Can we construct a monotonic function $f : \mathbb{R} \to \mathbb{R}$ such that there is a dense set in some interval $(a,b)$ for which $f$ is discontinuous at all points in the dense set? What about a strictly monotonic function?

My intuition tells me that such a function is impossible.

Here is a rough sketch of an attempt at proving that such a function does not exist: we could suppose a function satisfies these conditions. Take an $\epsilon > 0$ and two points $x,y$ in this dense set such that $x<y$. Then, $f(x)<f(y)$ because if they are equal, then the function is constant at all points in between, and there is another element of $X$ between $x$ and $y$, which would be a contradiction. Take $f(y)-f(x)$. By the Archimedean property of the reals, $f(y)-f(x)<n\epsilon$ for some $n$.

However, after this point, I am stuck. Could we somehow partition $(x,y)$ into $n$ subintervals and conclude that there must be some point on the dense set that is continuous?


2 Answers 2


Such a function is possible.

Let $\Bbb Q=\{q_n:n\in\Bbb N\}$ be an enumeration of the rational numbers, and define

$$f:\Bbb R\to\Bbb R:x\mapsto\sum_{q_n\le x}\frac1{2^n}\;.\tag{1}$$

The series $\sum_{n\ge 0}\frac1{2^n}$ is absolutely convergent, so $(1)$ makes sense. If $x<y$, there is some rational $q_n\in(x,y)$, and clearly $f(y)\ge f(x)+\frac1{2^n}$, so $f$ is monotone increasing. However, $f$ is discontinuous at every rational:

$$\lim_{x\to {q_n}^-}f(x)=\sum_{q_k<q_n}\frac1{2^k}<\sum_{q_k\le q_n}\frac1{2^k}=f(q_n)\;.$$

Thus, $f$ is discontinuous on a set that is dense in $\Bbb R$ (and in every open interval of $\Bbb R$).

  • 2
    $\begingroup$ Seriously? I was just typing that... $\endgroup$
    – Asaf Karagila
    Jul 19, 2012 at 7:09
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    $\begingroup$ @Asaf: It’s a pretty standard example, I think. $\endgroup$ Jul 19, 2012 at 7:10
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    $\begingroup$ @AndrewSalmon: Of course there is not. It also does not assume that. $\endgroup$
    – Asaf Karagila
    Jul 19, 2012 at 7:15
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    $\begingroup$ @Andrew: It does not, which is a good thing, since there clearly is no such enumeration. $\endgroup$ Jul 19, 2012 at 7:16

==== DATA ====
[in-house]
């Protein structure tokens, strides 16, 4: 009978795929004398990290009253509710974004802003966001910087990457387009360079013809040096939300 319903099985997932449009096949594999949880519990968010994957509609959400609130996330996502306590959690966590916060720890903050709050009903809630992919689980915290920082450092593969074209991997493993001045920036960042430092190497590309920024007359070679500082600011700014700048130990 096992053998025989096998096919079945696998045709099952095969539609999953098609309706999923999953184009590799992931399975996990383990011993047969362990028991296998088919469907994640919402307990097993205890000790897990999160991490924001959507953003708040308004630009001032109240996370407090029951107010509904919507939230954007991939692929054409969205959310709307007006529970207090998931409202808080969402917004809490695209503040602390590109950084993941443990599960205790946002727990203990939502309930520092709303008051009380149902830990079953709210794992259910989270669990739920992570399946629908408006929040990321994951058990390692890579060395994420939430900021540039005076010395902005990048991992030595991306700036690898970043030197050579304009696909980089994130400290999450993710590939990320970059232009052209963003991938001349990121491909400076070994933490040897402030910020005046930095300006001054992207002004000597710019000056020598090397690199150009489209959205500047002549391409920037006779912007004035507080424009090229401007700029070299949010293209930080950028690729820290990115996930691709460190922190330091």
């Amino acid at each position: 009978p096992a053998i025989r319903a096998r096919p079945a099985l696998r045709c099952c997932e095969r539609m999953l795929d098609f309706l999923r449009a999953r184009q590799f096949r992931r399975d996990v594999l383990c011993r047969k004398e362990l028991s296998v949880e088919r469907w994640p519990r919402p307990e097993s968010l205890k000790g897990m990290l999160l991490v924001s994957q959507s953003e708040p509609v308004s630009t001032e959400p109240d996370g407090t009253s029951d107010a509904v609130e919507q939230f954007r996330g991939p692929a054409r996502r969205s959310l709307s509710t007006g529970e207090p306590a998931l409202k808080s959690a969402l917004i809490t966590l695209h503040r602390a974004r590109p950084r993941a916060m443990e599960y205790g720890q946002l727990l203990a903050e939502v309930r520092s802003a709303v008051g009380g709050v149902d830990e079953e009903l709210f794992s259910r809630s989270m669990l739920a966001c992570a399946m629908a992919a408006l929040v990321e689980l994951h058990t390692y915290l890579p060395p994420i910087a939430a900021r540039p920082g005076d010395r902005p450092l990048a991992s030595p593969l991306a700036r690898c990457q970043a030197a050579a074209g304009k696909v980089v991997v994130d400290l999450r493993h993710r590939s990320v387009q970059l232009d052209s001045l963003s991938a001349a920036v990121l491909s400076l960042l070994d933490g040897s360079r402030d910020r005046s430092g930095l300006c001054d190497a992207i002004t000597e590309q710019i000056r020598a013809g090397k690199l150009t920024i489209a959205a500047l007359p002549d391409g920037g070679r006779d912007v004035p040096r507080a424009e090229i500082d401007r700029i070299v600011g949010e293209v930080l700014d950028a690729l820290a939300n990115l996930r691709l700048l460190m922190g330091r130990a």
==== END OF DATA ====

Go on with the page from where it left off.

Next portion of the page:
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    $\begingroup$ @Andrew: Yes, and yes. You can use the same trick to build a function that’s discontinuous at each point of any countably infinite $X\subseteq\Bbb R$, and of course building a function with a specified finite set of discontinuities is no problem at all. And a monotone function can have at most countably many points of discontinuity. $\endgroup$ Jul 19, 2012 at 7:25

For those interested, here is a slightly more rigorous proof that the construction exists using measure theory.

We will define a function $H$ which is continuous from the left at ever $x \in [0,1]$ but is only continuous from the right at the irrationals. To build such a function we need the folliowing scaffolding.

First let $\psi: \mathbb{N} \to \mathbb{Q} \cap [0,1]$ be a bijection enumerating the rationals in the interval $[0,1]$. Then define $B(x) = \{n : \psi(n)< x\}$ or equivalently $B(x) = \psi^{-1}([0,x))$. Finally let $\mu: P(\mathbb{N}) \to \overline{\mathbb{R}}$ be the counting measure. We additionally define a measure $\nu: P(\mathbb{N}) \to \mathbb{R}$ such that $$\nu(A) = \int_A 2^{-n} d \mu(n).$$ The measure $\nu$ has the additional property that $\nu \ll \mu$ and $\nu(\mathbb{N}) = \sum_{n \in \mathbb{N}} 2^{-n} \mu({n}) = 1 < \infty.$

We claim that the function $H(x) = \nu(B(x))$ has the properties of $f$ in the statement of the problem. We will first show that for every $x \in [0,1]$ the function $H(x)$ is left continuous. Take a sequence of $x_k \to x$ from the left, we can then rearrange the sequence to be strict monotonic. It follows that if $k > m$ then $$B(x_m) = \{n: \psi(n) < x_m < x_k < x\} \subset \{n: \psi(n) < x_k < x\} = B(x_k).$$ By the finiteness of $\nu$ we have that by upward measure continuity $$\lim_{k \to \infty} H(x_k) = \lim_{k \to \infty} \nu(B(x_k)) = \nu\left(\bigcup_{k=1}^\infty B(x_k) \right) = \nu(\left \{n: \psi(n) < x\}\right ) = H(x).$$ Note that if $ n \in \bigcup B(x_k)$ there is an $K$ so that $\psi(n) < x_k < x $ so any $n$ with $\psi(n) < x$ is in $\bigcup B(x_k).$

Next we claim that $H$ is only right continuous only when $x$ is irrational. Take a sequence of $x_k \to x$ from the right and rearrange the sequence to be strict montonic. It follows that if $k > m$ then $$B(x_m) = \{n: \psi(n) < x_m\} \supset \{n: \psi(n) < x_k < x_m\} = B(x_k).$$ By finiteness of $\nu$ and downard measure continuity $$\lim_{k \to \infty} H(x_k) = \lim_{k \to \infty} \nu(B(x_k)) = \nu\left(\bigcap_{k=1}^\infty B(x_k) \right) = \nu(\left \{n: \psi(n) < x_k\ \forall k\}\right ).$$

If $x$ is irrational then $m \in \{n: \psi(n) < x_k\ \forall k\}$ implies that $\psi(m) < x$ and if $\psi(m) < x$ then $\psi(m) < x_k$ for all $k$ so $\{n: \psi(n) < x_k\ \forall k\} = B(x)$ and $H(x_k) \to H(x)$ from the right. If $x$ is rational then $x= \psi(q)$ for some $q \in \mathbb{N}.$ Thus $x < x_k \forall k$ implies that $\{n: \psi(n) < x_k\ \forall k\} = B(x) + \{q\} = D$. It follows that $\nu(D) = \nu(B(x)) + 2^{-q} > H(x)$. So $H(x_k) \to H(x) + 2^{-q} \neq H(x)$ from the right, and so $H$ is not right continuous at the rationals.

We have thus shown that for any $x \in [0,1] \setminus \mathbb{Q}$, any sequence $x_k \to x$ has the property $\lim H(x_k) = x$ from the left and the right, and if $x \in [0,1] \cap \mathbb{Q}$ then if $x_k \to x$, $\lim H(x_k)$ does not exist. Therefore $H$ is continuous at every irrational and discontinuous at every rational.

You can then repeat this construction along the whole real line by adding the nearest integer each time.


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